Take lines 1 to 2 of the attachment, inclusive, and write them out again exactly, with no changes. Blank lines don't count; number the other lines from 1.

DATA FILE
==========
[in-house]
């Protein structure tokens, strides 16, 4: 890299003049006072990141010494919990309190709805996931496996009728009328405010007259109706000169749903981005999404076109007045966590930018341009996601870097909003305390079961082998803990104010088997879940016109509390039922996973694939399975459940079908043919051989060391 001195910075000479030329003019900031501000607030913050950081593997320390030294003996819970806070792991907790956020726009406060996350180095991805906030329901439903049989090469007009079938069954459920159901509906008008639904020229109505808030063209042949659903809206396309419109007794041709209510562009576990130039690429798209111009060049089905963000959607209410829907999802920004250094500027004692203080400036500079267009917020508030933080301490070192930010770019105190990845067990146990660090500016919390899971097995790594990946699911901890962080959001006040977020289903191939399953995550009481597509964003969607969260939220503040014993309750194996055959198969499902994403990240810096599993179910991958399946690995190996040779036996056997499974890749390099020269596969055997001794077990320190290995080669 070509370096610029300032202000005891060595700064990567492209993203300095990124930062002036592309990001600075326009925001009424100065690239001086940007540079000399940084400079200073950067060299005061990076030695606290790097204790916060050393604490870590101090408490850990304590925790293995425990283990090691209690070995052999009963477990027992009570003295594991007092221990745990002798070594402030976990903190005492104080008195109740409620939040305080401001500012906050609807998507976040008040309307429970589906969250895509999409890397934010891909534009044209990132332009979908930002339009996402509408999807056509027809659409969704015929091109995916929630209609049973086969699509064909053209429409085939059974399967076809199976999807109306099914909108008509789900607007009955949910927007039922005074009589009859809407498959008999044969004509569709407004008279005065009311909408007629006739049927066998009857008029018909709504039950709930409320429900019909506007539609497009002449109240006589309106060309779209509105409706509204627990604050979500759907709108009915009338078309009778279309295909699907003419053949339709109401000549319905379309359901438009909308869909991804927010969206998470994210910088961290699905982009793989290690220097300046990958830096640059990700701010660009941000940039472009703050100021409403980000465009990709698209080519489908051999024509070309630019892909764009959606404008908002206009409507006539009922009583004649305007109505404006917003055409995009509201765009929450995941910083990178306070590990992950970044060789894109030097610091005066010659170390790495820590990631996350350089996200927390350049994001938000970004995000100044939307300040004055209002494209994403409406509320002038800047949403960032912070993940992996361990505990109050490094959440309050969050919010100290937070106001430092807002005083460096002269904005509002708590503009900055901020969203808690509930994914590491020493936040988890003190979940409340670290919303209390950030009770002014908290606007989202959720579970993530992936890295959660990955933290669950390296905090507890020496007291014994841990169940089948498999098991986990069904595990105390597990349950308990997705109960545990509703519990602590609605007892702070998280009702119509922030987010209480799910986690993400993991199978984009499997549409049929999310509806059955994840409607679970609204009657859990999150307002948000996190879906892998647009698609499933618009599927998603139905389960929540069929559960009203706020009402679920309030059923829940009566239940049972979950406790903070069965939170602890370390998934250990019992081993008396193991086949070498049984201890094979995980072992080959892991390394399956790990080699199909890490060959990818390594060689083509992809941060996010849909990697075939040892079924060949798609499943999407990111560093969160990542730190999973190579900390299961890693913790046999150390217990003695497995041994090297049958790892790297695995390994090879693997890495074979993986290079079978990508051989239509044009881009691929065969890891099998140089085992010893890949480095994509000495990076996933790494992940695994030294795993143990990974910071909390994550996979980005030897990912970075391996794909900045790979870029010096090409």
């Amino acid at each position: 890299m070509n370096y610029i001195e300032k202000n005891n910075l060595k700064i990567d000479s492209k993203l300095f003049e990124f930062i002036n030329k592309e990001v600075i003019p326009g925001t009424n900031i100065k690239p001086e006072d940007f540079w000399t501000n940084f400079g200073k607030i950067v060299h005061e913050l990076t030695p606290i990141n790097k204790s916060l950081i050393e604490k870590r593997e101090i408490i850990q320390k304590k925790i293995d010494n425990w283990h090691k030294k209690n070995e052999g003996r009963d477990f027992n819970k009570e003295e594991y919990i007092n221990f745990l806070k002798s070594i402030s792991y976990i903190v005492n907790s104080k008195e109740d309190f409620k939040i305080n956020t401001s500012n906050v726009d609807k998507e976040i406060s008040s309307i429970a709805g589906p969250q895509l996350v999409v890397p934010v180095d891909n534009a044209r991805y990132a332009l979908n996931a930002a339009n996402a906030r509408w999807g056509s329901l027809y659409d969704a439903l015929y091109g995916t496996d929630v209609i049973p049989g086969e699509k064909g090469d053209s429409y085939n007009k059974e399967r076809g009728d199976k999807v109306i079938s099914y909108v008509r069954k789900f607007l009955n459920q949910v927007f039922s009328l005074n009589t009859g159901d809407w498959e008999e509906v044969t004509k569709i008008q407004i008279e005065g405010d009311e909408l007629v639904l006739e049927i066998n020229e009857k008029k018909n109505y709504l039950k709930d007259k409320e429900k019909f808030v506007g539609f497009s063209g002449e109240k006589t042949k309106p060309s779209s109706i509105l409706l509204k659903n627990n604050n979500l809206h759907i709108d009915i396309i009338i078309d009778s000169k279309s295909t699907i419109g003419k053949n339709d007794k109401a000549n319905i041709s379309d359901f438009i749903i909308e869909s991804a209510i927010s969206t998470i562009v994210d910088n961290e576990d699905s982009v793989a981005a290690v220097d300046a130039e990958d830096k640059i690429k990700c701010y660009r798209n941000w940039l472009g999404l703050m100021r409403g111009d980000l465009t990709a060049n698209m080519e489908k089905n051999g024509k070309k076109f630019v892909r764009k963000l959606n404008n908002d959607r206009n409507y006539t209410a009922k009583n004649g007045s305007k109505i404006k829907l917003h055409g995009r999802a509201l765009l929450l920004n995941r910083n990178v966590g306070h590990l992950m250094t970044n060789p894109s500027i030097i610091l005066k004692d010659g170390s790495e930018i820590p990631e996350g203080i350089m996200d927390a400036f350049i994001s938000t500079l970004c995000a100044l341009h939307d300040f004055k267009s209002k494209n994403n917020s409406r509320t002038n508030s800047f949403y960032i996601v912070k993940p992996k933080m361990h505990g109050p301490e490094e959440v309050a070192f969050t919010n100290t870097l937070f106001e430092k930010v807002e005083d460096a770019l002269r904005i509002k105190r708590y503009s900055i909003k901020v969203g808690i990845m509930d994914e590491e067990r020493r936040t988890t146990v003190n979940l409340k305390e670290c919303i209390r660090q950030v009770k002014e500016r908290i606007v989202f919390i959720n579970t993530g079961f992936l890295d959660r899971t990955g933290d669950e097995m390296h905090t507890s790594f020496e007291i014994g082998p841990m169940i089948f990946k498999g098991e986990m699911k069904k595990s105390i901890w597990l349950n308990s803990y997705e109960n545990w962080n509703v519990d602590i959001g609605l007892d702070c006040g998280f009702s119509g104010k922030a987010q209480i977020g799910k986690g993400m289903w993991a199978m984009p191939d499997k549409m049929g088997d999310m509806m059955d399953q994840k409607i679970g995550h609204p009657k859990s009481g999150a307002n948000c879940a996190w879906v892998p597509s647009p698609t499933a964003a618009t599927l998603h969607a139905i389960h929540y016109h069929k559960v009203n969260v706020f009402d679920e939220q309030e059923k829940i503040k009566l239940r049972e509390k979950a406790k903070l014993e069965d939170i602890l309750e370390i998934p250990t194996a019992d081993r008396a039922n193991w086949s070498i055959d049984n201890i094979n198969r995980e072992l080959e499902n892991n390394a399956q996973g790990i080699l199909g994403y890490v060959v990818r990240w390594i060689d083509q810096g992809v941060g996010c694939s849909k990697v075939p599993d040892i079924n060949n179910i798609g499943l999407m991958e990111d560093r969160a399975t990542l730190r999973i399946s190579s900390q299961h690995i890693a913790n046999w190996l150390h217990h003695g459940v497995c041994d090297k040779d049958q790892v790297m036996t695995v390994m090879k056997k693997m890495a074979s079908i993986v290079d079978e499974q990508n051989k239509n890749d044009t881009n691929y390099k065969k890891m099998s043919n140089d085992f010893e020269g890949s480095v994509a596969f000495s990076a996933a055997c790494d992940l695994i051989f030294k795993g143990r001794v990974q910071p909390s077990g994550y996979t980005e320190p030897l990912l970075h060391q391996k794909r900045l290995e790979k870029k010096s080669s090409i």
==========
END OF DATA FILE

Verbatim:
[in-house]
């Protein structure tokens, strides 16, 4: 890299003049006072990141010494919990309190709805996931496996009728009328405010007259109706000169749903981005999404076109007045966590930018341009996601870097909003305390079961082998803990104010088997879940016109509390039922996973694939399975459940079908043919051989060391 001195910075000479030329003019900031501000607030913050950081593997320390030294003996819970806070792991907790956020726009406060996350180095991805906030329901439903049989090469007009079938069954459920159901509906008008639904020229109505808030063209042949659903809206396309419109007794041709209510562009576990130039690429798209111009060049089905963000959607209410829907999802920004250094500027004692203080400036500079267009917020508030933080301490070192930010770019105190990845067990146990660090500016919390899971097995790594990946699911901890962080959001006040977020289903191939399953995550009481597509964003969607969260939220503040014993309750194996055959198969499902994403990240810096599993179910991958399946690995190996040779036996056997499974890749390099020269596969055997001794077990320190290995080669 070509370096610029300032202000005891060595700064990567492209993203300095990124930062002036592309990001600075326009925001009424100065690239001086940007540079000399940084400079200073950067060299005061990076030695606290790097204790916060050393604490870590101090408490850990304590925790293995425990283990090691209690070995052999009963477990027992009570003295594991007092221990745990002798070594402030976990903190005492104080008195109740409620939040305080401001500012906050609807998507976040008040309307429970589906969250895509999409890397934010891909534009044209990132332009979908930002339009996402509408999807056509027809659409969704015929091109995916929630209609049973086969699509064909053209429409085939059974399967076809199976999807109306099914909108008509789900607007009955949910927007039922005074009589009859809407498959008999044969004509569709407004008279005065009311909408007629006739049927066998009857008029018909709504039950709930409320429900019909506007539609497009002449109240006589309106060309779209509105409706509204627990604050979500759907709108009915009338078309009778279309295909699907003419053949339709109401000549319905379309359901438009909308869909991804927010969206998470994210910088961290699905982009793989290690220097300046990958830096640059990700701010660009941000940039472009703050100021409403980000465009990709698209080519489908051999024509070309630019892909764009959606404008908002206009409507006539009922009583004649305007109505404006917003055409995009509201765009929450995941910083990178306070590990992950970044060789894109030097610091005066010659170390790495820590990631996350350089996200927390350049994001938000970004995000100044939307300040004055209002494209994403409406509320002038800047949403960032912070993940992996361990505990109050490094959440309050969050919010100290937070106001430092807002005083460096002269904005509002708590503009900055901020969203808690509930994914590491020493936040988890003190979940409340670290919303209390950030009770002014908290606007989202959720579970993530992936890295959660990955933290669950390296905090507890020496007291014994841990169940089948498999098991986990069904595990105390597990349950308990997705109960545990509703519990602590609605007892702070998280009702119509922030987010209480799910986690993400993991199978984009499997549409049929999310509806059955994840409607679970609204009657859990999150307002948000996190879906892998647009698609499933618009599927998603139905389960929540069929559960009203706020009402679920309030059923829940009566239940049972979950406790903070069965939170602890370390998934250990019992081993008396193991086949070498049984201890094979995980072992080959892991390394399956790990080699199909890490060959990818390594060689083509992809941060996010849909990697075939040892079924060949798609499943999407990111560093969160990542730190999973190579900390299961890693913790046999150390217990003695497995041994090297049958790892790297695995390994090879693997890495074979993986290079079978990508051989239509044009881009691929065969890891099998140089085992010893890949480095994509000495990076996933790494992940695994030294795993143990990974910071909390994550996979980005030897990912970075391996794909900045790979870029010096090409």